scales are also less likely to use condoms (Franzini & Sideman, 1994) and to be more
likely to visit prostitutes (Wilson, Manual, & Lavelle, 1992).
Three other traits rooted in low agreeableness and low conscientiousness have shown
repeated associations with risky sexual behaviour. The first is Machiavellianism (Paulhus
& Williams, 2002). Those with Machiavellian personalities (especially men) tend to
possess permissive sexual attitudes and engage in promiscuous sex practices (McHoskey,
2001). Linton and Wiener (2001) found that those who are Machiavellian tend to have
more mating success. The second trait rooted in low agreeableness and low
conscientiousness is psychoticism (Eysenck, 1976). Psychoticism has been linked to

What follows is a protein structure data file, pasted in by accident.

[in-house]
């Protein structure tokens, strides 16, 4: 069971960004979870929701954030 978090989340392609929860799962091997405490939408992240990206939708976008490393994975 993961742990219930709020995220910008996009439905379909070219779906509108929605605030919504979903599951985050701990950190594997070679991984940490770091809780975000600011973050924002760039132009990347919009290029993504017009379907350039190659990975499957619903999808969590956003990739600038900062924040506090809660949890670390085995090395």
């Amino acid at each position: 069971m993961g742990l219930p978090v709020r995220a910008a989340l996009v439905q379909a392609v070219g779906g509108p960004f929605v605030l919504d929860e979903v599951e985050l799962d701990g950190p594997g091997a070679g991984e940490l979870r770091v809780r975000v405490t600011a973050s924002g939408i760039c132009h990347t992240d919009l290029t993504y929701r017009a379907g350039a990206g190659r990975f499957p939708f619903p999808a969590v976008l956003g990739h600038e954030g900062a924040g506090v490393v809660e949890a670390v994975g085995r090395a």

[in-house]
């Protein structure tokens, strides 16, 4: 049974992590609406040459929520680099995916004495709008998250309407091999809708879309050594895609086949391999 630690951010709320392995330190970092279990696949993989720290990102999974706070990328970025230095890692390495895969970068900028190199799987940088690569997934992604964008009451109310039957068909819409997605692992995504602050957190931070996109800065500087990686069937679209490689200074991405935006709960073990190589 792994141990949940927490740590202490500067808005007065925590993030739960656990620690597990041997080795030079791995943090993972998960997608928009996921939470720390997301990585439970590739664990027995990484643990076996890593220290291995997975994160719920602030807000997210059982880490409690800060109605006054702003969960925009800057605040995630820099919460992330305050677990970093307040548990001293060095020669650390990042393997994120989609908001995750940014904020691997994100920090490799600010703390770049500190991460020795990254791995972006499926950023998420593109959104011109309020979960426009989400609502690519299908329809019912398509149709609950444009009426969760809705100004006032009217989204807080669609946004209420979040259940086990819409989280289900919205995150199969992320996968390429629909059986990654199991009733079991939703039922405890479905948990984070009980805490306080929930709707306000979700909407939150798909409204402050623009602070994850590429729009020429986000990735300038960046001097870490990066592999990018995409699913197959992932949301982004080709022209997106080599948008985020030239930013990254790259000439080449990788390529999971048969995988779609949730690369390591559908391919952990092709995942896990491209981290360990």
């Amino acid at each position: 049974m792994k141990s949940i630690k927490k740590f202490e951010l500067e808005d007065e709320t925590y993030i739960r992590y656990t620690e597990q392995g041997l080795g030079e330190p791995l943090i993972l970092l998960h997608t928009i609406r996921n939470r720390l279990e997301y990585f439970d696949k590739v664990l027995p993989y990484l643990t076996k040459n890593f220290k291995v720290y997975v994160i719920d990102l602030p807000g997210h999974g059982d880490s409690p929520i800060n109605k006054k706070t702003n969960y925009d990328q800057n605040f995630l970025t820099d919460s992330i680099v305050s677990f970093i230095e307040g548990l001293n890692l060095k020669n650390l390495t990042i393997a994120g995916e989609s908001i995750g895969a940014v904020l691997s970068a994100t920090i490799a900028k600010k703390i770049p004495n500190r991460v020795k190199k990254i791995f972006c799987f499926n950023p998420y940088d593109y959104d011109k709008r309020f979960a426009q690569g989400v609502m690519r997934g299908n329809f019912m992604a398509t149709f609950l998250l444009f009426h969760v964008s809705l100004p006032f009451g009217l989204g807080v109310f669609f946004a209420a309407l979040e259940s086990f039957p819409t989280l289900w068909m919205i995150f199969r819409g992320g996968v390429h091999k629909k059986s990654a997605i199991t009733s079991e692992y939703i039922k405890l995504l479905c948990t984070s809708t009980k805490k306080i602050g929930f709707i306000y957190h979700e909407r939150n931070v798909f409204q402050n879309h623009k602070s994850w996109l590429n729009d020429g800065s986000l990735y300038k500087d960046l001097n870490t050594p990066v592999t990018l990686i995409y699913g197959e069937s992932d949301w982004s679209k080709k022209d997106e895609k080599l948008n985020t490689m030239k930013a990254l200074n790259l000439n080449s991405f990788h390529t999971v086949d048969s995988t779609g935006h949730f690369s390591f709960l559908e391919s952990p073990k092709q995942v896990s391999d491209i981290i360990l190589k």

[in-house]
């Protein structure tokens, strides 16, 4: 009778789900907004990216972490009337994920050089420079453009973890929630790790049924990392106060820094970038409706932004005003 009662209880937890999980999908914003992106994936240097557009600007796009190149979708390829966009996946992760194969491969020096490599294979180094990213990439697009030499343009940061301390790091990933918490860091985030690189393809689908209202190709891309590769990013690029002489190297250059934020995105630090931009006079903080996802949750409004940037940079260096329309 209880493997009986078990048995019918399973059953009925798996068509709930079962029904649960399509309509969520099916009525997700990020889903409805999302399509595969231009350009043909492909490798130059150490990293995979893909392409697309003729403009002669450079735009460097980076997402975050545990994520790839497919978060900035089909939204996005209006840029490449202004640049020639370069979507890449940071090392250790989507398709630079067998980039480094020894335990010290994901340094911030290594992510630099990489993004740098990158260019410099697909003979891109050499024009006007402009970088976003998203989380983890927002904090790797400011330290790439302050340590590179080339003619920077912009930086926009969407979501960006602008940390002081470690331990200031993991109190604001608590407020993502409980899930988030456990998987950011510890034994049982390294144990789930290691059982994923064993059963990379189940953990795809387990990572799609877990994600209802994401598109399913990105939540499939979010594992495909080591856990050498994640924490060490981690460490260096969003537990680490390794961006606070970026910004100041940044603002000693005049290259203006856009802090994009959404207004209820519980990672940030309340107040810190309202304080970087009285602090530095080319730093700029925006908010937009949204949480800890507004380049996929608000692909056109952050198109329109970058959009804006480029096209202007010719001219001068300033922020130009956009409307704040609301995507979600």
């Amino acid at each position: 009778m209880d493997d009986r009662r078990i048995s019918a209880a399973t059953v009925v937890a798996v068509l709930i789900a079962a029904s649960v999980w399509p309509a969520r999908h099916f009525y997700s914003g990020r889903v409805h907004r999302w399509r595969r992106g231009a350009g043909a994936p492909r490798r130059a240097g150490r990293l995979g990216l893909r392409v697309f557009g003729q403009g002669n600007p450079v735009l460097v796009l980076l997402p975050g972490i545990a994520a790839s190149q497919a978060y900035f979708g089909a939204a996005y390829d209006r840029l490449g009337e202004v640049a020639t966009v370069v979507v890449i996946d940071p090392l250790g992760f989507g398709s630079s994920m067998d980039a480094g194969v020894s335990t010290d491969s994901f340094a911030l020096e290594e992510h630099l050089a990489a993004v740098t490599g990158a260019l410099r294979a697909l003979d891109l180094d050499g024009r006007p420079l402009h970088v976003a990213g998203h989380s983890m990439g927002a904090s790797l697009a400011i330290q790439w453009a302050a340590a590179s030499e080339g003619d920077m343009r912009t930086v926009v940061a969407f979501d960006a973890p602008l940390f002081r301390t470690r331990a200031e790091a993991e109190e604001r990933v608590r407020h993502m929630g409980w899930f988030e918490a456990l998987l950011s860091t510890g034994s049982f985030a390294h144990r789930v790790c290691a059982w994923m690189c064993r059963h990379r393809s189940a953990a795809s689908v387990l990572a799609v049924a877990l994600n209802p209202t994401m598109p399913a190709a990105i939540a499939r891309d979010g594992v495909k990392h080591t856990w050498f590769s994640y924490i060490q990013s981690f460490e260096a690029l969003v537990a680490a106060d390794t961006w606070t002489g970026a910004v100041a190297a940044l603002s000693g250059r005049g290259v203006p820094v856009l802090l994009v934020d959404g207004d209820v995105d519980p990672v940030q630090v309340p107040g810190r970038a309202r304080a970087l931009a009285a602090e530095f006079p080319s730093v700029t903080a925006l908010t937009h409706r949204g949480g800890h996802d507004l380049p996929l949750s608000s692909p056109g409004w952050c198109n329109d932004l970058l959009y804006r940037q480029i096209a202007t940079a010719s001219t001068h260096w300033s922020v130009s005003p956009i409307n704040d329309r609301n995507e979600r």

permissive sexual attitudes and behaviours (Eysenck & Eysenck, 1971; Pinkerton &
Abramson, 1996) and to unsafe sexual practices (McCown, 1992). Finally, anti-sociality or
psychopathy (also comprised of low agreeableness and low conscientiousness; Paulhus &
Williams, 2002) is often implicated in sexual risk-taking (Aromaeki, Lindman, &
Eriksson, 2002; Malamuth, 1998; McMahon, Malow, & Penedo, 1998).
Several investigators have found direct links among agreeableness, conscientiousness,
and risky sexual behaviour (Hoyle et al., 2000; Lameiras Fernandez & Rodriguez Castro,
2003; Markey, Markey, & Tinsley, 2003; Trobst, Wiggins, Costa, Herbst, McCrae, &
Masters, 2000; Wright & Reise, 1997). Buss and Shackelford (1997), for example, found
that those low on agreeableness and low on conscientiousness were more likely to have